… a model for affordable rented rural co-housing: “definitely remarkably radical.”
The FT’s design and architecture critic Edwin Heathcote has looked at an innovative idea for housing in rural areas:
Could co-living ease the UK countryside’s housing disaster?
The proportion of the United Kingdom categorised as “continuous urban fabric” — ie cities — is 0.1 per cent. Another 5.3 per cent is taken into account “discontinuous urban fabric” (wherein 50-80 per cent of the land is constructed on). The relaxation is usually countryside. The UK would possibly usually be regarded as one of many extra densely populated locations to stay. It isn’t. The densest? That can be Macau. Then Monaco, Singapore, Hong Kong, Gibraltar . . . The UK is available in at quantity 50, eight locations beneath Japan and simply above Pakistan.
Yet that vast expanse of land is protected vociferously, as if it have been a tiny sliver below fixed stress from increasing cities. In some ways, the countryside is struggling a much more acute housing scarcity than the metropolis, which may at the least develop — upwards, outwards (generally) and in density.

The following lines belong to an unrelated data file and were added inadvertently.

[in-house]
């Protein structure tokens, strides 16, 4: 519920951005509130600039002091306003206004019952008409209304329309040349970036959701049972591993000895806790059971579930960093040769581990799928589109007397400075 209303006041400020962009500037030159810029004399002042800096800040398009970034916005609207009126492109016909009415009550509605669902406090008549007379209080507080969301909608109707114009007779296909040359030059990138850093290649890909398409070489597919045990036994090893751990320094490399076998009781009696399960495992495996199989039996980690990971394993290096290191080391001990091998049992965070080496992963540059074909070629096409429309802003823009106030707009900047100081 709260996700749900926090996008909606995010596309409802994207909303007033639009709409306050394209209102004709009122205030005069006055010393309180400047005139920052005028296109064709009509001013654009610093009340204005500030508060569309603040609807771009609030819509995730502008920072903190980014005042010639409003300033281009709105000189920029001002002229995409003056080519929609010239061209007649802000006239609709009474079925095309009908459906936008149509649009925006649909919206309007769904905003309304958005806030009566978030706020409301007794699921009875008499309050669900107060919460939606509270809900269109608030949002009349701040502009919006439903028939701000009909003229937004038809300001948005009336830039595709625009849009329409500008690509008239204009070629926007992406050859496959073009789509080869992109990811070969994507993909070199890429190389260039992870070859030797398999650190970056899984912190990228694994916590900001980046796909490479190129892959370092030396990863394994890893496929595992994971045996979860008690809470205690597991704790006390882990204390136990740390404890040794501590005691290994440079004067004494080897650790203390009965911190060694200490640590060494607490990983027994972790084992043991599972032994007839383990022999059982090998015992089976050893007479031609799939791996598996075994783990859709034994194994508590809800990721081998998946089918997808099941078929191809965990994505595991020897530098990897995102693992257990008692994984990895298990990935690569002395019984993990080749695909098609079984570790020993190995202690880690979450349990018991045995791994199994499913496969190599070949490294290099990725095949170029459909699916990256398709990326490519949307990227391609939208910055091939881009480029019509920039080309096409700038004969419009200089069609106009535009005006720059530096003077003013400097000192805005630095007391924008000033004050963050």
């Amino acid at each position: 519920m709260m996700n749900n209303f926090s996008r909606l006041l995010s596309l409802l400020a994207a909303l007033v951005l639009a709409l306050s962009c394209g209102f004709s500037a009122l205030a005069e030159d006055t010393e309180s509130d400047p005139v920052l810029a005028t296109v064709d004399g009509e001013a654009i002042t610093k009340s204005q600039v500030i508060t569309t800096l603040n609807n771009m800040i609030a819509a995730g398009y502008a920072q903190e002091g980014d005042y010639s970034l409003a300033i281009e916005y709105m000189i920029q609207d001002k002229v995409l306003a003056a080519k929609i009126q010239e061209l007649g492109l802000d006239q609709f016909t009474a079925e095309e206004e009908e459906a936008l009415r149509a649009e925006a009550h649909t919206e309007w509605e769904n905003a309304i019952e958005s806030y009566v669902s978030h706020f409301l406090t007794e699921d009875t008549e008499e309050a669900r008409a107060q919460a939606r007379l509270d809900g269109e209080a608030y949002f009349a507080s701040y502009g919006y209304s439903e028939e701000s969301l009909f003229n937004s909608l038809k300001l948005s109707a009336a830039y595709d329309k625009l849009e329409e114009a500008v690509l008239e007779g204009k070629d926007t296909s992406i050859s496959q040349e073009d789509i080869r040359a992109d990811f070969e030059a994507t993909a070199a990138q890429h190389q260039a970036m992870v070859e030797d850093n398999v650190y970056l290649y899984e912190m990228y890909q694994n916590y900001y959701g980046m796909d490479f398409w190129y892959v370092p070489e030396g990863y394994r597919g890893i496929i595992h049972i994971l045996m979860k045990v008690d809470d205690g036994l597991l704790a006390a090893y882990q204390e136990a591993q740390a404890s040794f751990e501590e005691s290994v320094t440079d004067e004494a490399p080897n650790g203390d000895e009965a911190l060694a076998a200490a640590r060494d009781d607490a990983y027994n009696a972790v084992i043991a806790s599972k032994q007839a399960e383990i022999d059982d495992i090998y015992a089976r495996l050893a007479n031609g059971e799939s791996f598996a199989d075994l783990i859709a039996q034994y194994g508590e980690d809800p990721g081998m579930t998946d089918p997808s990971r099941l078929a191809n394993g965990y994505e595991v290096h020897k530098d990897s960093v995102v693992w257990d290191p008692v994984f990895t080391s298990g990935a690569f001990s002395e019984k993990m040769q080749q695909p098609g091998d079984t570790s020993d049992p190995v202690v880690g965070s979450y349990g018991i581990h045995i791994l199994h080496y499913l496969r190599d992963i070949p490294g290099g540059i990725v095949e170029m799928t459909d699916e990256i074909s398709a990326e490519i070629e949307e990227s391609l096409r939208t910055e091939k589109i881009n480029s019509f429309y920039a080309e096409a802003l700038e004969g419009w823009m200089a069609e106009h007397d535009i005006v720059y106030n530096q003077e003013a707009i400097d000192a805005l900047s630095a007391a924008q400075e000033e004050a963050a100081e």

The winner of this year’s Davidson Prize, a £10,000 annual award for design concepts making an attempt to deal with points in housing, targeted exactly on this query. A crew led by Charles Holland Architects developed a mannequin for co-living within the countryside, which, although it appears to be like fairly a modest proposal, by way of the precise structure of up to date UK housing, is definitely remarkably radical.
Here’s what the architecture press has to say:
Co-Living in the Countryside is a model that proposes creating affordable, rentable co-housing in rural locations. The proposal envisioned timber-framed housing blocks that centre on flexible living organisations and incorporate the option of shared facilities including kitchens, dining areas, workshops and childcare spaces.
Charles Holland Architects with artist Verity-Jane Keefe and Venice Biennale British Pavilion co-curator Joseph Zeal-Henry have won this year’s £10,000 Davidson Prize – the annual contest that seeks innovative ideas on the future of the home. They won the prize for Co-Living in the Countryside – a concept drawn up with support from Quality of Life Foundation providing a development model for affordable rented rural co-housing. This year’s theme was Co–Living – A New Future? Participants were asked to explore whether co-living could offer a transformative key to the design of our homes as well as our communities.